A clear and present danger: endogenous ligands of Toll-like receptors

Neuromolecular Med. 2010 Jun;12(2):149-63. doi: 10.1007/s12017-009-8094-x. Epub 2009 Oct 14.


Neurologic disease promoted by microbial pathogens, sterile injury, or neurodegeneration rapidly induces innate immunity in adjacent healthy tissue, which in turn contributes extensively to neurologic injury. With more recent focus on innate immune processes, it appears that necrotic, but not apoptotic, death mechanisms provoke inflammatory responses likely due to the release or production of endogenous ligands that activate resident immune cells of the central nervous system. These ligands comprise a diverse set of proteins, nucleic acids, and glycosaminoglycans, including heat shock proteins, HMGB1, RNA, DNA, hyaluronan, and heparin sulfate, that stimulate innate immune mechanisms largely through Toll-like receptors (TLRs). The blockade of interactions between endogenous ligands and TLRs may enable neuroprotective therapeutic strategies for a variety of neurologic diseases.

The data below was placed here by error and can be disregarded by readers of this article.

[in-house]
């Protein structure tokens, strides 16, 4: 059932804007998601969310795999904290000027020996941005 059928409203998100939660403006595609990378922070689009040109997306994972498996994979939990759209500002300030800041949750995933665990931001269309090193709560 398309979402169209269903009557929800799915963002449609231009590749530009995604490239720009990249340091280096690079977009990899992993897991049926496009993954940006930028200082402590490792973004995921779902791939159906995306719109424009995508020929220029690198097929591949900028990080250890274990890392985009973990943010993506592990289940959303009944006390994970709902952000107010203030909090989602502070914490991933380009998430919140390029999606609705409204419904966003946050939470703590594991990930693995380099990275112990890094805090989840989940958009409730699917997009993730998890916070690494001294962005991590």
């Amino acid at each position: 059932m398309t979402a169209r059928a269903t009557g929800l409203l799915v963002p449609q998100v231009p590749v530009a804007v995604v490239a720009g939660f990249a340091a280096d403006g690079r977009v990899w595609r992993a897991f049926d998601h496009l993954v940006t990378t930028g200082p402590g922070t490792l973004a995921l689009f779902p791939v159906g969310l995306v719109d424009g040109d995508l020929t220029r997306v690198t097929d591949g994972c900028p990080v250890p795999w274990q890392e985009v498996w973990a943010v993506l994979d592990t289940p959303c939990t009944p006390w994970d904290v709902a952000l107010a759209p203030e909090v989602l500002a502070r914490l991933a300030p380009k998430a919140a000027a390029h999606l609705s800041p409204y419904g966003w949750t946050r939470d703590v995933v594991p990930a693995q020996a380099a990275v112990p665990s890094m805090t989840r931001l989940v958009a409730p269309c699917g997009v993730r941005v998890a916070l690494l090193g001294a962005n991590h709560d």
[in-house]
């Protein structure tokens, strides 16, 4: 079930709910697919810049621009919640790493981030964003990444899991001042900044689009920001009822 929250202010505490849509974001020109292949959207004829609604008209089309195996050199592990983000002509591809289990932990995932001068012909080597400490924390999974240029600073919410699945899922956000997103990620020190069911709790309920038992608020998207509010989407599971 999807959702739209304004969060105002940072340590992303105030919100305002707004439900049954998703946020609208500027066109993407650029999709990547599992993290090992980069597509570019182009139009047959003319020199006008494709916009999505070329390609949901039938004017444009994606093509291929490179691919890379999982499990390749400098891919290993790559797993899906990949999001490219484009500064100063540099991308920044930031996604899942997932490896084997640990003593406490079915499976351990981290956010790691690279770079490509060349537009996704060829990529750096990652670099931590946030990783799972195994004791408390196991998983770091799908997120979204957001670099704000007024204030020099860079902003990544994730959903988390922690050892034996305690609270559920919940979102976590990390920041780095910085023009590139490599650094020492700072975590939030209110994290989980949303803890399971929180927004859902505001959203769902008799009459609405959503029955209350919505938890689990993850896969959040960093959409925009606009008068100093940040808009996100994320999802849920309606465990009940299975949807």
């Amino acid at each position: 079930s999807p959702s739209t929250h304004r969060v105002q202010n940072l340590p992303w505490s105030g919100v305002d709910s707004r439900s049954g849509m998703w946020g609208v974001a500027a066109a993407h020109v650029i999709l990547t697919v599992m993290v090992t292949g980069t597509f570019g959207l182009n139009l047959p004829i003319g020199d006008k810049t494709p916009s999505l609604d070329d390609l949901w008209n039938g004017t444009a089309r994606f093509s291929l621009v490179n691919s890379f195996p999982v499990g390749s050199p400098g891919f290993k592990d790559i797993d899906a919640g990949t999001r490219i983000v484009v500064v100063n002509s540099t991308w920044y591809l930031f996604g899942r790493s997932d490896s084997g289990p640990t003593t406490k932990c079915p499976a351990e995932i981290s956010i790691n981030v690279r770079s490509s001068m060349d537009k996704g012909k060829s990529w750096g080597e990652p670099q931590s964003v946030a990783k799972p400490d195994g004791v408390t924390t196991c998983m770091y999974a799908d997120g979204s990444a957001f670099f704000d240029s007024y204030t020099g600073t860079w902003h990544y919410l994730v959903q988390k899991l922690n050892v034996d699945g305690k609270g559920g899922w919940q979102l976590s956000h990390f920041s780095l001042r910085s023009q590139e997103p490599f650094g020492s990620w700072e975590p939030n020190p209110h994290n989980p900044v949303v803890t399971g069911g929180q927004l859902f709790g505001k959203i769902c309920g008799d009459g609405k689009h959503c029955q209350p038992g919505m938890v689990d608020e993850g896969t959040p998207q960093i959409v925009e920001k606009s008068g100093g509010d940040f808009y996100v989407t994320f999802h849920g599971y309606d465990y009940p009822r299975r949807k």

Publication types

  • Review

MeSH terms

  • Apoptosis
  • Central Nervous System / immunology
  • Central Nervous System / physiology
  • Central Nervous System Diseases / pathology
  • Central Nervous System Diseases / physiopathology
  • Extracellular Matrix / physiology
  • Heat-Shock Proteins / physiology
  • Humans
  • Immunity, Innate
  • Inflammation / immunology
  • Inflammation / pathology
  • Inflammation / physiopathology
  • Ligands
  • Necrosis
  • Nerve Degeneration / pathology
  • Nerve Degeneration / physiopathology
  • Phagocytes / physiology
  • Toll-Like Receptors / immunology
  • Toll-Like Receptors / physiology*
  • Uric Acid / metabolism
  • Wounds and Injuries / physiopathology


  • Heat-Shock Proteins
  • Ligands
  • Toll-Like Receptors
  • Uric Acid